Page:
Largest-Ever Cohort Completes Counterterrorism Course at the Marshall Center

Program on Terrorism and Security Studies graphic

Largest-Ever Cohort Completes Counterterrorism Course at the Marshall Center

The George C. Marshall European Center for Security Studies’ Program on Terrorism and Security Studies held their final session June 29, in Garmisch-Partenkirchen before each participant received a certificate of completion and became the newest members of the Marshall Center Alumni network.

“94 participants from 59 nations is truly a testament to the global reach and relevance of the PTSS program, with nearly one third of the world’s countries being represented,” said Defense Security Cooperation Agency Director James Hursch in a speech to the participants.

One of the Marshall Center’s programs with a global reach, this iteration of PTSS graduated its largest-ever cohort, adding to the more than 15,000+ Marshall Center alumni. 

The participants – mid-to-upper level government and private officials working in counterterrorism and countering violent extremism – examined global terrorist threats and challenges while analyzing and sharing best practices for comprehensive whole-of-government and whole-of-society solutions to counterterrorism, through lectures, seminar discussions, case studies, and table-top exercises. While the global security environment has changed significantly in recent years, terrorism is still a primary security threat for many countries around the world. By emphasizing cross-border collaboration and security cooperation, the PTSS program is meant to empower a global network of security professionals from partner and allied nations to tackle the challenge from terrorism collectively, in order to prevent, mitigate, protect against and recover from terrorism and extremist violence.

The four-week program aims at engaging participants on the strategic and policy levels, while a number of lectures also look at tactical and operational challenges. Special Agent Thomas O’Connor and Ms. Jean O’Connor, speakers at PTSS, shared their experience from their work with the Joint Terrorism Task Force.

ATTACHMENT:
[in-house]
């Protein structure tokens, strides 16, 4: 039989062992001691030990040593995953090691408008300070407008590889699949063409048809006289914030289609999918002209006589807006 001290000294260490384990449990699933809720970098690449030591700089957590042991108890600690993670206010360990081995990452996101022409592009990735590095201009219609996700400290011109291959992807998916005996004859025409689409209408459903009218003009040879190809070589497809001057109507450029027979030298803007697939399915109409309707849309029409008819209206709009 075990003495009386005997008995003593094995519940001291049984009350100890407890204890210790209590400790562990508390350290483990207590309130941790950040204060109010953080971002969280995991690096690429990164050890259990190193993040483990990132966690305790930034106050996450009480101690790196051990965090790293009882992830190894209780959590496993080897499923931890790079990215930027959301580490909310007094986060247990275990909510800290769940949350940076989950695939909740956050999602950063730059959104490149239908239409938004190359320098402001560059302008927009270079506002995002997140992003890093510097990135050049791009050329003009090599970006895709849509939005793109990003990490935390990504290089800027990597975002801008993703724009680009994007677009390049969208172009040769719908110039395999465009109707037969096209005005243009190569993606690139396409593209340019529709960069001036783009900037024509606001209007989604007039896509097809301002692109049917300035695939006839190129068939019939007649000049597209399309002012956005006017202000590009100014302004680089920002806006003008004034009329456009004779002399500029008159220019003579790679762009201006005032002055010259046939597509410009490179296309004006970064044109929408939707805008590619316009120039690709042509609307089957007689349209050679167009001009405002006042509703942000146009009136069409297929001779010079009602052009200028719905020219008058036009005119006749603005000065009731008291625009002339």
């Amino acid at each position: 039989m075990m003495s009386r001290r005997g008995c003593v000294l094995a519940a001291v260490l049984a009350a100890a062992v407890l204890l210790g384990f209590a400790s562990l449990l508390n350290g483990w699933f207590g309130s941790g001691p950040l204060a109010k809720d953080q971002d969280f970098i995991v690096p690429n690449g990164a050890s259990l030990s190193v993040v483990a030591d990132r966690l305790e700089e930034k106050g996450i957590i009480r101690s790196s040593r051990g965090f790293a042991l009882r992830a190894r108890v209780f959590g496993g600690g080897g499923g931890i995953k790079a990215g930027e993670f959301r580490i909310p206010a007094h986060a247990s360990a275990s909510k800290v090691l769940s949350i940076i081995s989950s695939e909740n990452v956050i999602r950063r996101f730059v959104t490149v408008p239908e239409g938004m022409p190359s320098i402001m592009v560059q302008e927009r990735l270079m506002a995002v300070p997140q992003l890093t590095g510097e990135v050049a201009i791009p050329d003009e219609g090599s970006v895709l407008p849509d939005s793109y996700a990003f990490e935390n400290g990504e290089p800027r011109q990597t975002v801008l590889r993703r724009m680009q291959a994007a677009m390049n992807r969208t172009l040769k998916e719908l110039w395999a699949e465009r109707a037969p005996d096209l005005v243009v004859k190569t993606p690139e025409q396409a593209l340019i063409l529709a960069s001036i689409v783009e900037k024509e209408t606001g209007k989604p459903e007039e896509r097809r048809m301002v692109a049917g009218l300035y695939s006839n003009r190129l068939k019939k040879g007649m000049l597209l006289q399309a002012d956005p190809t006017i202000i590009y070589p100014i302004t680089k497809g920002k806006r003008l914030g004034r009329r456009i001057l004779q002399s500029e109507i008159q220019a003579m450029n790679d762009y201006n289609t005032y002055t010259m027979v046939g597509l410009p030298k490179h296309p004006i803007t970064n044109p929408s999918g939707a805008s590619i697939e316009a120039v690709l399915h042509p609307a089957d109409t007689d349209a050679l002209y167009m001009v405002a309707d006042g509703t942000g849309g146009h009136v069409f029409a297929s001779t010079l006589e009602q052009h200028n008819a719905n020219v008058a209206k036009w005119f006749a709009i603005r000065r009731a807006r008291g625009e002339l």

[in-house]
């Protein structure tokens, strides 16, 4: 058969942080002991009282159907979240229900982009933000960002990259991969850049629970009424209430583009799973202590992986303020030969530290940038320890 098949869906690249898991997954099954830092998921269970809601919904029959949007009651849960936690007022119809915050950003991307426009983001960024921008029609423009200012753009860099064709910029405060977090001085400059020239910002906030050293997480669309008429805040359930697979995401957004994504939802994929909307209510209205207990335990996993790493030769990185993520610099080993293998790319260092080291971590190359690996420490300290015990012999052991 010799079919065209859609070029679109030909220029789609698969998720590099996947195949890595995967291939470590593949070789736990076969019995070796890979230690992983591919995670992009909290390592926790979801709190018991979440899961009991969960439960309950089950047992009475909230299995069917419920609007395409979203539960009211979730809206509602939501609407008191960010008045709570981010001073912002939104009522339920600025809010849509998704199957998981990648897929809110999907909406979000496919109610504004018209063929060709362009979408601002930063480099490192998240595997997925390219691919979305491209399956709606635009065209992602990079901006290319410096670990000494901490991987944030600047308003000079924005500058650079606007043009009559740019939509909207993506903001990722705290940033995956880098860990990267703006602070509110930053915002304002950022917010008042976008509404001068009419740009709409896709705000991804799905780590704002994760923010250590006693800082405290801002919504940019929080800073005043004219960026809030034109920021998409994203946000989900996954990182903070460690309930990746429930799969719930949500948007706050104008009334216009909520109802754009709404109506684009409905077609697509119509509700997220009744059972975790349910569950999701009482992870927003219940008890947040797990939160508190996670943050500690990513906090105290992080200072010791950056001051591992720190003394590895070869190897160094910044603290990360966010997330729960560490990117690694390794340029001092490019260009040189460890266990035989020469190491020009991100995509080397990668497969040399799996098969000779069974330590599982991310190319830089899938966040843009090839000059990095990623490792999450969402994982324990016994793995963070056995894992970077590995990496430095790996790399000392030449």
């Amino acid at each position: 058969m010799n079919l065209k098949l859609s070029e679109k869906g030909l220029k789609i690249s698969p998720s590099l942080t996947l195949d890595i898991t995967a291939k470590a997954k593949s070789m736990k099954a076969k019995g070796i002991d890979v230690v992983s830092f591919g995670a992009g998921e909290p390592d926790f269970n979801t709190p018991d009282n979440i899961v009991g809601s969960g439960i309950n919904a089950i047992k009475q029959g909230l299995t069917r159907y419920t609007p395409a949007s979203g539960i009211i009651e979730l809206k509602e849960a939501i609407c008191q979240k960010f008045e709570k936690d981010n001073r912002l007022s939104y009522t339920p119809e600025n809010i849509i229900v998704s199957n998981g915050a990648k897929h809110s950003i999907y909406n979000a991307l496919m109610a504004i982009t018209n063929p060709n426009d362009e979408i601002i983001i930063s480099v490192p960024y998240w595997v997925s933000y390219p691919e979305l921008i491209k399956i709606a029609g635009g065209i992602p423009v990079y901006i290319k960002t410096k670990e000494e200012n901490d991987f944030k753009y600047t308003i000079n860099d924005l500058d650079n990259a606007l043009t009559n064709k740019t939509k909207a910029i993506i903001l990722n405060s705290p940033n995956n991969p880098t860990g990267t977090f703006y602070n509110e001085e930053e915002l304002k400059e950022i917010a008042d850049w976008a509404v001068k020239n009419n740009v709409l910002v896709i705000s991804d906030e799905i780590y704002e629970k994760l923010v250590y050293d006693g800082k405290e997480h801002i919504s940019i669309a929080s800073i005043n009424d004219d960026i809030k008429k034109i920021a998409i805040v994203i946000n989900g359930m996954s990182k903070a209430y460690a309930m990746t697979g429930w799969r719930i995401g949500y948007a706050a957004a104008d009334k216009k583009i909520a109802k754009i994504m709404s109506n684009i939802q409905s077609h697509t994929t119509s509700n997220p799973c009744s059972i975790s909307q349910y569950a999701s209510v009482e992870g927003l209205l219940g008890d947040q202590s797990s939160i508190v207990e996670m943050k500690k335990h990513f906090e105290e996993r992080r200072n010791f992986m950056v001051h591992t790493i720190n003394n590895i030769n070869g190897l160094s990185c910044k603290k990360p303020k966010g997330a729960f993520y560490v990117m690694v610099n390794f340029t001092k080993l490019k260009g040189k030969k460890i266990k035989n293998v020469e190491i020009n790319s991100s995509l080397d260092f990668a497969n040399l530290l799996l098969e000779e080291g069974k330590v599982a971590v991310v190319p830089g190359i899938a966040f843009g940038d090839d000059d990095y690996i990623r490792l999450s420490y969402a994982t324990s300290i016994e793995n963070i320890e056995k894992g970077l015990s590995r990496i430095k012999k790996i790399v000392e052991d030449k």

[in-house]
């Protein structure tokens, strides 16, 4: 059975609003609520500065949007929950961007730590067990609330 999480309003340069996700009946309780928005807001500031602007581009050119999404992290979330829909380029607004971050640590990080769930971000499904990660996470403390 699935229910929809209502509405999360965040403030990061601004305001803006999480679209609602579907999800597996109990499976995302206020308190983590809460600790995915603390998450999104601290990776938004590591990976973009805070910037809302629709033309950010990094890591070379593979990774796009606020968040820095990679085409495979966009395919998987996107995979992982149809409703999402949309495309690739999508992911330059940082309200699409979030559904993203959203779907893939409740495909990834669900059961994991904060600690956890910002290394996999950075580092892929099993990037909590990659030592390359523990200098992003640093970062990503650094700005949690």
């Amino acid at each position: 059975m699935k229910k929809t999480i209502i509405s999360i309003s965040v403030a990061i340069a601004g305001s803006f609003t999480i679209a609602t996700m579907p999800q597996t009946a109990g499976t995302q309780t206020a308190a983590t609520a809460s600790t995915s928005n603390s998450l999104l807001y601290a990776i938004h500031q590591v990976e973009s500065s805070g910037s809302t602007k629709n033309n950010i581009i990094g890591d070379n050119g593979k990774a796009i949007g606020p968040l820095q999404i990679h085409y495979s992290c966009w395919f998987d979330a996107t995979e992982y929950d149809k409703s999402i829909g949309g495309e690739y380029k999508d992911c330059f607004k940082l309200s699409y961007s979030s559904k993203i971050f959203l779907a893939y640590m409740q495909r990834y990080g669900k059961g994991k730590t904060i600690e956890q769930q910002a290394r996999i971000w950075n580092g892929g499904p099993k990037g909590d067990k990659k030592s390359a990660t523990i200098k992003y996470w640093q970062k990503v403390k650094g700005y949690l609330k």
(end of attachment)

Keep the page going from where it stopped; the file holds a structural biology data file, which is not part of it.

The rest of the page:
“These professionals must work seamlessly in an effort to obtain and pass actionable intelligence from the scenes of major terrorist events,” they said. “This starts well before the attack begins. This starts through partnerships and coordinated training. It is too late to introduce yourselves when lifting up the crime scene tape. Courses like the PTSS break down boarders both internally and internationally. Truly building one team one fight. On countless occasions, we worked with PTSS graduates on Terrorist scenes around the globe.”

Counterterrorism is a field that is plagued by poor gender diversity among practitioners and professionals, and the course leadership has historically struggled with recruiting women practitioners. This year the Marshall Center team doubled down on this challenge and as a result, female participation tripled, increasing to 18% the number of women in the course. Similarly, the number of women serving as speakers and adjuncts also increased significantly in this iteration, as a result of the efforts of Dr. Tova Norlén , Professor at the Marshall Center, to track down and engage female subject matter experts.

Norlén explained, “I am often told that women counterterrorism professionals don’t exist. We do exist, but it’s just that nobody is looking for us.”  She says that while there are less women working in this field, the ones who do are often denied professional opportunities, especially if they come from traditional cultures. 

“As we move towards more comprehensive counterterrorism strategies, including both whole-of-government and whole-of-society approaches, it is important to include all members of society, including women,” Norlén said. “Women play an active role both as agents and victims of terrorism, and they are also crucial for successful prevention and deradicalization.”

Upon graduation, participants join the PTSS alumni network, which includes over 2,400 members representing 138 countries. 

The George C. Marshall Center for Security Studies, founded on June 5, 1993, is a renowned international security and defense studies institute. A bilateral partnership between the U.S. and Germany, it is a lasting cooperation that promotes dialogue and understanding among the nations of North America, Europe and Eurasia. In 2023, the Marshall Center marks its 30th anniversary, re-emphasizing its commitment to carrying Marshall’s vision, an enduring legacy that continues through the security education initiatives of the Center.